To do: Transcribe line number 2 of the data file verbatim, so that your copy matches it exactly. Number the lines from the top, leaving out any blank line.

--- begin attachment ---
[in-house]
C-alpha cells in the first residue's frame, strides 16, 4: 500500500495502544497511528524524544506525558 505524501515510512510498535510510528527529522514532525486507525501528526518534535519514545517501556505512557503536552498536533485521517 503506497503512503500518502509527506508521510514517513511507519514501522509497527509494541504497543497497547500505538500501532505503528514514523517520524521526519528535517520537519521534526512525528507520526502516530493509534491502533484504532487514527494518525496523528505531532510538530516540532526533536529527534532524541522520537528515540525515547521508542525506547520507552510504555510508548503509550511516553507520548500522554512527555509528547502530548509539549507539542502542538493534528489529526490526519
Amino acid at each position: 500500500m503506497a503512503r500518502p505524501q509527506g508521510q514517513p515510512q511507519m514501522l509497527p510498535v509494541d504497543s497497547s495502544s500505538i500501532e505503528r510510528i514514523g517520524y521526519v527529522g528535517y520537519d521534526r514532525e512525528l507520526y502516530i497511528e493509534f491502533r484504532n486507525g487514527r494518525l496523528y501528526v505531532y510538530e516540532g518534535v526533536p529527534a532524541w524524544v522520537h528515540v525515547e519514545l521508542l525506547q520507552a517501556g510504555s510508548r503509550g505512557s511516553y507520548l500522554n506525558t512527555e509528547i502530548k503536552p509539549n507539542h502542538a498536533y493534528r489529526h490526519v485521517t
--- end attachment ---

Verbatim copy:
C-alpha cells in the first residue's frame, strides 16, 4: 500500500495502544497511528524524544506525558 505524501515510512510498535510510528527529522514532525486507525501528526518534535519514545517501556505512557503536552498536533485521517 503506497503512503500518502509527506508521510514517513511507519514501522509497527509494541504497543497497547500505538500501532505503528514514523517520524521526519528535517520537519521534526512525528507520526502516530493509534491502533484504532487514527494518525496523528505531532510538530516540532526533536529527534532524541522520537528515540525515547521508542525506547520507552510504555510508548503509550511516553507520548500522554512527555509528547502530548509539549507539542502542538493534528489529526490526519